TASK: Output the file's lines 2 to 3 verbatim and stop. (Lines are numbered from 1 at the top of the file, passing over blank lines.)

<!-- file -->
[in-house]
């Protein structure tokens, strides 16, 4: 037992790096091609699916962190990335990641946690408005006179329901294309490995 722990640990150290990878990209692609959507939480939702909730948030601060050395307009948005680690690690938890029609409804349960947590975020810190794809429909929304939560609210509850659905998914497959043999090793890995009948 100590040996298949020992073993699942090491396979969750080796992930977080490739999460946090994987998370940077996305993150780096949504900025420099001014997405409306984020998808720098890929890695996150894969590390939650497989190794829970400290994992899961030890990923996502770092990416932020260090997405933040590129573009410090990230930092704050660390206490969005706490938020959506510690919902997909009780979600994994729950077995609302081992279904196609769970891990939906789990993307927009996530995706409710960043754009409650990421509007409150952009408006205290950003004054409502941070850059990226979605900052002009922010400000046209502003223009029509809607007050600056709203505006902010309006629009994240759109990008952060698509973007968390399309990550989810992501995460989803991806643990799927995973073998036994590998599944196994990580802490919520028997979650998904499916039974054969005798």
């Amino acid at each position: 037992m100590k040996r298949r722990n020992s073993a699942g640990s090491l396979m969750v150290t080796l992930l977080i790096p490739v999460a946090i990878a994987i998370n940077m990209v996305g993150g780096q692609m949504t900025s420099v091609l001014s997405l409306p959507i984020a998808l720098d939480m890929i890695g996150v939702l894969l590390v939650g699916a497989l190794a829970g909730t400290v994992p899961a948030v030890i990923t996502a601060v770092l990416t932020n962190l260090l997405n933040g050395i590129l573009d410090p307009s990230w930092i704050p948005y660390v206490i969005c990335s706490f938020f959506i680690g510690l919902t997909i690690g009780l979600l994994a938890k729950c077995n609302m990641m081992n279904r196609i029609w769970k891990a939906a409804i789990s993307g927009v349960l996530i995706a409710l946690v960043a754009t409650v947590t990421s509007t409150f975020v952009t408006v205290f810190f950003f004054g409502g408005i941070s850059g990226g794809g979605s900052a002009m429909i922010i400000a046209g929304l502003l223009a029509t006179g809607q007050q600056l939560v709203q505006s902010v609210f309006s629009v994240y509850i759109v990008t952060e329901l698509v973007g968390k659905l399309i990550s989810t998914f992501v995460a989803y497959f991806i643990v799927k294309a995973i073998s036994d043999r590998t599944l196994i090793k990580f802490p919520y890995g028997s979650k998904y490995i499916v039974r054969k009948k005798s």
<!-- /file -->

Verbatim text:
């Protein structure tokens, strides 16, 4: 037992790096091609699916962190990335990641946690408005006179329901294309490995 722990640990150290990878990209692609959507939480939702909730948030601060050395307009948005680690690690938890029609409804349960947590975020810190794809429909929304939560609210509850659905998914497959043999090793890995009948 100590040996298949020992073993699942090491396979969750080796992930977080490739999460946090994987998370940077996305993150780096949504900025420099001014997405409306984020998808720098890929890695996150894969590390939650497989190794829970400290994992899961030890990923996502770092990416932020260090997405933040590129573009410090990230930092704050660390206490969005706490938020959506510690919902997909009780979600994994729950077995609302081992279904196609769970891990939906789990993307927009996530995706409710960043754009409650990421509007409150952009408006205290950003004054409502941070850059990226979605900052002009922010400000046209502003223009029509809607007050600056709203505006902010309006629009994240759109990008952060698509973007968390399309990550989810992501995460989803991806643990799927995973073998036994590998599944196994990580802490919520028997979650998904499916039974054969005798």
């Amino acid at each position: 037992m100590k040996r298949r722990n020992s073993a699942g640990s090491l396979m969750v150290t080796l992930l977080i790096p490739v999460a946090i990878a994987i998370n940077m990209v996305g993150g780096q692609m949504t900025s420099v091609l001014s997405l409306p959507i984020a998808l720098d939480m890929i890695g996150v939702l894969l590390v939650g699916a497989l190794a829970g909730t400290v994992p899961a948030v030890i990923t996502a601060v770092l990416t932020n962190l260090l997405n933040g050395i590129l573009d410090p307009s990230w930092i704050p948005y660390v206490i969005c990335s706490f938020f959506i680690g510690l919902t997909i690690g009780l979600l994994a938890k729950c077995n609302m990641m081992n279904r196609i029609w769970k891990a939906a409804i789990s993307g927009v349960l996530i995706a409710l946690v960043a754009t409650v947590t990421s509007t409150f975020v952009t408006v205290f810190f950003f004054g409502g408005i941070s850059g990226g794809g979605s900052a002009m429909i922010i400000a046209g929304l502003l223009a029509t006179g809607q007050q600056l939560v709203q505006s902010v609210f309006s629009v994240y509850i759109v990008t952060e329901l698509v973007g968390k659905l399309i990550s989810t998914f992501v995460a989803y497959f991806i643990v799927k294309a995973i073998s036994d043999r590998t599944l196994i090793k990580f802490p919520y890995g028997s979650k998904y490995i499916v039974r054969k009948k005798s």